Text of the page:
Sandrine has been an abolitionist activist since she was a teenager. She is a member of ECPM’s Board and has represented the organisation at the Steering Committee meetings of the World Coalition Against the Death Penalty since 2009. She was in charge of the programme of debates at the 5th World Congress Against the Death Penalty which took place in Madrid in 2013. She is the wife of Hank Skinner, a prisoner sentenced to death in Texas in March 1995, and has been fighting alongside him for more than 20 years to prove his innocence and obtain his release. Together, they fight to improve the conditions of detention of death row prisoners, a subject about which she has carried out much legal and medical research in collaboration with American experts.
Sabine Atlaoui is the wife of Serge Atlaoui. This French citizen was arrested in Indonesia in 2005 in an acrylic factory that turned out to be a cover in an ecstasy production case. Sentenced to the death penalty on appeal in 2007, despite his protests of innocence, Serge is still on Indonesian death row. Sabine is fighting to save her husband and is involved in the universal struggle for the abolition of the death penalty.
Hsing-tse spent 5,231 days in prison before being exonerated. Found guilty of the murder of a police officer in 2002, he spent 14 years in prison in Taiwan, 10 of which were on death row. In 2006, his case came before the Supreme Court which confirmed his death sentence. He has always maintained his innocence and was finally released in 2017.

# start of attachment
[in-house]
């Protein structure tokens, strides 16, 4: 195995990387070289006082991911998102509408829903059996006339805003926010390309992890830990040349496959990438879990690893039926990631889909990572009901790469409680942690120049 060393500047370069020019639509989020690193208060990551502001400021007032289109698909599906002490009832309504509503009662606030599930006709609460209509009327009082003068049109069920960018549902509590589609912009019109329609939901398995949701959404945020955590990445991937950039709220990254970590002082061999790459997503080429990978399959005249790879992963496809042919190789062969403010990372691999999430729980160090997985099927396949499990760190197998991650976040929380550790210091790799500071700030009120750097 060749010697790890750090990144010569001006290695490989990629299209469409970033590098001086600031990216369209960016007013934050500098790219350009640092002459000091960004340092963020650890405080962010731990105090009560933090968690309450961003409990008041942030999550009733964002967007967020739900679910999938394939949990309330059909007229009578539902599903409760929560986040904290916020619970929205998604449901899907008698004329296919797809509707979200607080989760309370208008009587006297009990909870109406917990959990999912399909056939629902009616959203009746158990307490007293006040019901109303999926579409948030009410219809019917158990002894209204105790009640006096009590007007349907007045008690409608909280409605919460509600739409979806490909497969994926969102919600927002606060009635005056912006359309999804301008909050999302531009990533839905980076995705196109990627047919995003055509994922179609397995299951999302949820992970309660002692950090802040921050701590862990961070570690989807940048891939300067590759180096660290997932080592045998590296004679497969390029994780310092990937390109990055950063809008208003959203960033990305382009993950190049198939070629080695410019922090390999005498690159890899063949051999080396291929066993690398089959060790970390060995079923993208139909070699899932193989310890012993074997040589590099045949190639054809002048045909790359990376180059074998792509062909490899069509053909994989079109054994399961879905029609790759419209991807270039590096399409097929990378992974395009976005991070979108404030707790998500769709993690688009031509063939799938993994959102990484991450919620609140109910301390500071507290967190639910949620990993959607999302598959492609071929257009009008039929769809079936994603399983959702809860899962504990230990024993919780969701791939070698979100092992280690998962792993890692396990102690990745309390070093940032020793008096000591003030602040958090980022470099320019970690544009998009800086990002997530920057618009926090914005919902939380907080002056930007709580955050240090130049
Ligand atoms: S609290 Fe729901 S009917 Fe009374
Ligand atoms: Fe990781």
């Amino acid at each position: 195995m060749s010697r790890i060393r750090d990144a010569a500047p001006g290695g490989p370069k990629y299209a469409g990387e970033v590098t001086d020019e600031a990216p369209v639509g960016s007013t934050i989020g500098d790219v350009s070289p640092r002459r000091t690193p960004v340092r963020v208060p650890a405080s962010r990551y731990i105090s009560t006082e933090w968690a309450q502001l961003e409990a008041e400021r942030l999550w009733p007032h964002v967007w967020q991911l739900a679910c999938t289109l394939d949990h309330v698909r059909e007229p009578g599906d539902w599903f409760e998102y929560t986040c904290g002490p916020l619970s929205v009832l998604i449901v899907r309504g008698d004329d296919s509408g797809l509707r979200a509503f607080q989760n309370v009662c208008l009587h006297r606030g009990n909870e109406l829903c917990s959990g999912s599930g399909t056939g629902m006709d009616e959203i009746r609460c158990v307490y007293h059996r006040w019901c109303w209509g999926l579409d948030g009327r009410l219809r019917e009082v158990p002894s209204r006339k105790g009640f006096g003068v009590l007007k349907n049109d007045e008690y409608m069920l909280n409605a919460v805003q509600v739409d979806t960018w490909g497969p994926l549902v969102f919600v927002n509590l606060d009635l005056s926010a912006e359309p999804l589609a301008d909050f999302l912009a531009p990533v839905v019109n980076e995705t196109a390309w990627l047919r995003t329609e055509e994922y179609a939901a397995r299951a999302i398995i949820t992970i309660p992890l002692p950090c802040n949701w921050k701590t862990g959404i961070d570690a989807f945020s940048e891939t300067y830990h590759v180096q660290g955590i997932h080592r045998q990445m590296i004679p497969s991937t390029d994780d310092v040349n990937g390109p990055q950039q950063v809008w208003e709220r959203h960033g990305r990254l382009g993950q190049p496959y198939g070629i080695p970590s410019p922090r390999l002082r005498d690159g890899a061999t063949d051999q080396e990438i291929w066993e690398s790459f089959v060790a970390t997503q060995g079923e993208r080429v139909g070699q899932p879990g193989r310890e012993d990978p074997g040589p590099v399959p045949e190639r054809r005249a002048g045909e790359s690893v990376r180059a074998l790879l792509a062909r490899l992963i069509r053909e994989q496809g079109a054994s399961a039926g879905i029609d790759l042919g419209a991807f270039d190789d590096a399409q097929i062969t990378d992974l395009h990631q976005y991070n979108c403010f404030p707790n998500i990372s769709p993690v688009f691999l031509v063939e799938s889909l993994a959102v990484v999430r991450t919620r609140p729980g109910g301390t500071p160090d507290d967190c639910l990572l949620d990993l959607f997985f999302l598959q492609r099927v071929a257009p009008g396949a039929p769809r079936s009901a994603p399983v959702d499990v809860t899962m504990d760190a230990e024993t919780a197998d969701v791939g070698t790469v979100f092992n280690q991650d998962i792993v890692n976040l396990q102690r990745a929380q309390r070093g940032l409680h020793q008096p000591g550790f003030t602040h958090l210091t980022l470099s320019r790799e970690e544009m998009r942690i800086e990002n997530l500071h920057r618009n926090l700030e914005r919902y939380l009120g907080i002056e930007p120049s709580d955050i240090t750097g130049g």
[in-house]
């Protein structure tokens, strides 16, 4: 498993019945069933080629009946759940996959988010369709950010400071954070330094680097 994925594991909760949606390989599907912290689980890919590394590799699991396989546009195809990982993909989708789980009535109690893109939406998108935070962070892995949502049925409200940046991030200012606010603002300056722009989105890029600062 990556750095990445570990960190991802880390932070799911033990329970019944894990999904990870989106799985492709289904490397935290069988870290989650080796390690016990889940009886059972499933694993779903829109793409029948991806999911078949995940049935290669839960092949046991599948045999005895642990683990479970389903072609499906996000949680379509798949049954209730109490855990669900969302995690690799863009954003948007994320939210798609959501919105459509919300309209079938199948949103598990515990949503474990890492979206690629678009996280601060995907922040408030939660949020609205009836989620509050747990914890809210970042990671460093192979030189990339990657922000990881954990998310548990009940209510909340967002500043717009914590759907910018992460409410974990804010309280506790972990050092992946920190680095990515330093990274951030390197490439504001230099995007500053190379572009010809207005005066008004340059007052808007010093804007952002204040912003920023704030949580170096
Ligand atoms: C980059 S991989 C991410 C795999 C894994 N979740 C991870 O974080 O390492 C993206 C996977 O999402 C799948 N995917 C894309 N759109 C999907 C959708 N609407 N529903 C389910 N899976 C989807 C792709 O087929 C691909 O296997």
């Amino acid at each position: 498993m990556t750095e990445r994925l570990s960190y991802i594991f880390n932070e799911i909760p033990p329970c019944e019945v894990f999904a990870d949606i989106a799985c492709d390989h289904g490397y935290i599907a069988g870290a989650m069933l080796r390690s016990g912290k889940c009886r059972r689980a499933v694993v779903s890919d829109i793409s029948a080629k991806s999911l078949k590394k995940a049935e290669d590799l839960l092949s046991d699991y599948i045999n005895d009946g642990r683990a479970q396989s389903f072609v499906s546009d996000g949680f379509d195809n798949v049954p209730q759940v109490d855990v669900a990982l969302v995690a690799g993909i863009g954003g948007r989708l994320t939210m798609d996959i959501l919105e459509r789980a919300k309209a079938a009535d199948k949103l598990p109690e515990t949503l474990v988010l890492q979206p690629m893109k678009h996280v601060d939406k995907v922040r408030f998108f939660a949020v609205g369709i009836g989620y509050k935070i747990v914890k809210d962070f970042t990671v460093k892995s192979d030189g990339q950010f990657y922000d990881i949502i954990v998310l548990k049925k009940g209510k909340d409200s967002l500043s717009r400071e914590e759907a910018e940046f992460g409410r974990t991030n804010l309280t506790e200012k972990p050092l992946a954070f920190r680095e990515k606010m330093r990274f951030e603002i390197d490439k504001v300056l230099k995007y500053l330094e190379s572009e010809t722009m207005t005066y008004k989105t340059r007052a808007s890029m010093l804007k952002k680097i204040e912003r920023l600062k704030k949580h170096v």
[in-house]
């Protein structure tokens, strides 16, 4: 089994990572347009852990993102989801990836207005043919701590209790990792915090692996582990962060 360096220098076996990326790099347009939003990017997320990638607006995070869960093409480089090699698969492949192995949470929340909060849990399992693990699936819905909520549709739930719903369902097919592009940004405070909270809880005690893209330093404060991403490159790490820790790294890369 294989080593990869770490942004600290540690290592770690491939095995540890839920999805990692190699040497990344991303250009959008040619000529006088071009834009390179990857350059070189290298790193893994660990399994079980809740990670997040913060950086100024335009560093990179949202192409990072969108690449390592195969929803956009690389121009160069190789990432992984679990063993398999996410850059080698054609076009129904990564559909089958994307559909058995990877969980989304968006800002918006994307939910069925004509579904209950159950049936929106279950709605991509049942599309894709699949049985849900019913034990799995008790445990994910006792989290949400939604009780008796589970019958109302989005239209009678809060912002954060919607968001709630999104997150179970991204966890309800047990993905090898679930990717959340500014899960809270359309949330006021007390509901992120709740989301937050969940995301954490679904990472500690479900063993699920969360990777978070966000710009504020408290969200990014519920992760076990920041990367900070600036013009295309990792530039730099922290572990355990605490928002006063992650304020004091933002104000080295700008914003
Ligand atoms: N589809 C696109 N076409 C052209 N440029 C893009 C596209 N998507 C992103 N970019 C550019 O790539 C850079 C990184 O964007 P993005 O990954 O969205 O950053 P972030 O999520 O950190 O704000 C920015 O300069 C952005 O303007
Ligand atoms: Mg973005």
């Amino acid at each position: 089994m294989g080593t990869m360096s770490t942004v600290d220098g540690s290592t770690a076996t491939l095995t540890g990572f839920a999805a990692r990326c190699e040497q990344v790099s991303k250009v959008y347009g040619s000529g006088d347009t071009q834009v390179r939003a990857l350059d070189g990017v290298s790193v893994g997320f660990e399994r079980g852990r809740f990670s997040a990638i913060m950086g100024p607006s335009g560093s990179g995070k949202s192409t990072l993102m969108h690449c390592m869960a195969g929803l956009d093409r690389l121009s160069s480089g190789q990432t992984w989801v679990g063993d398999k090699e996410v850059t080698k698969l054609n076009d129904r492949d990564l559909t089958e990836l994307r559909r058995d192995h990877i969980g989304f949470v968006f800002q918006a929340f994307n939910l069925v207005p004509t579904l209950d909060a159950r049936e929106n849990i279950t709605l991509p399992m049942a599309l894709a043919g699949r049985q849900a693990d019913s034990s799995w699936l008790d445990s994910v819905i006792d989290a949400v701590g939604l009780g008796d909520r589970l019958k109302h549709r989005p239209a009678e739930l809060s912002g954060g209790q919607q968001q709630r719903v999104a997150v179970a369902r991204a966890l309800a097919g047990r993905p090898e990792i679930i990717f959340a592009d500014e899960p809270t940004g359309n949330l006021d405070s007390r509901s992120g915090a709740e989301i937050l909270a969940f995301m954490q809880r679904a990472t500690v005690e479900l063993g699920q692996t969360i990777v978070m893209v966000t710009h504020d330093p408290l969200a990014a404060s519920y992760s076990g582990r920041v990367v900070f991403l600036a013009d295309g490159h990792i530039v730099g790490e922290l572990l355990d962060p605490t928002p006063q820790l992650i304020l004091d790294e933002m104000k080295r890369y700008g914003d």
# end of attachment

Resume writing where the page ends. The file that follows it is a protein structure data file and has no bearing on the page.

Between 1984 and 1999, Jerry Givens was the chief executioner of Virginia State Penitentiary. He executed 62 people. In 1994, the suspension of Earl Washington’s execution nine days before its date upset his beliefs about the death penalty. When he was unfairly sentenced to 4 years in prison in 1999 he questioned the American justice system and decided to start the fight for abolition.
Sentenced to death in 2000 for kidnapping and murdering a businessman, Hsu Tzu-Chiang was sentenced to capital punishment during six consecutive trials. His sentence was then commuted to life imprisonment. In 2016, he was finally exonerated at his 9th trial after 16 years in prison. His case made a very strong impact on the judicial system in Taiwan because of the amount of media coverage it received and its clear injustice. Today, he works for the Judicial Reform Foundation.
A Spanish national and a former death row prisoner in the United States, he was arrested in Florida in 1992 for a double homicide after being falsely accused by his ex-wife. His case was supported by various organisations and institutions, particularly the Spanish Government and the Royal Family. On 6 June 2001, he was exonerated and was released after being incarcerated for four years. He became the first European to leave American death row.
Ndume spent 28 years in prison in the United States, 20 of them on death row, for a crime he did not commit. After countless appeals, Ndume was re-sentenced to life imprisonment and removed from death row in 2004. He was released after entering an Alford plea: he gave up his exemption which enabled him to be released immediately but is still considered guilty despite his innocence. He was saved by his discovery of drawing and painting, and helped throughout his detention by his family and friends, and abolitionist organisations. Today, he continues to campaign powerfully against the death penalty through his contact with young people.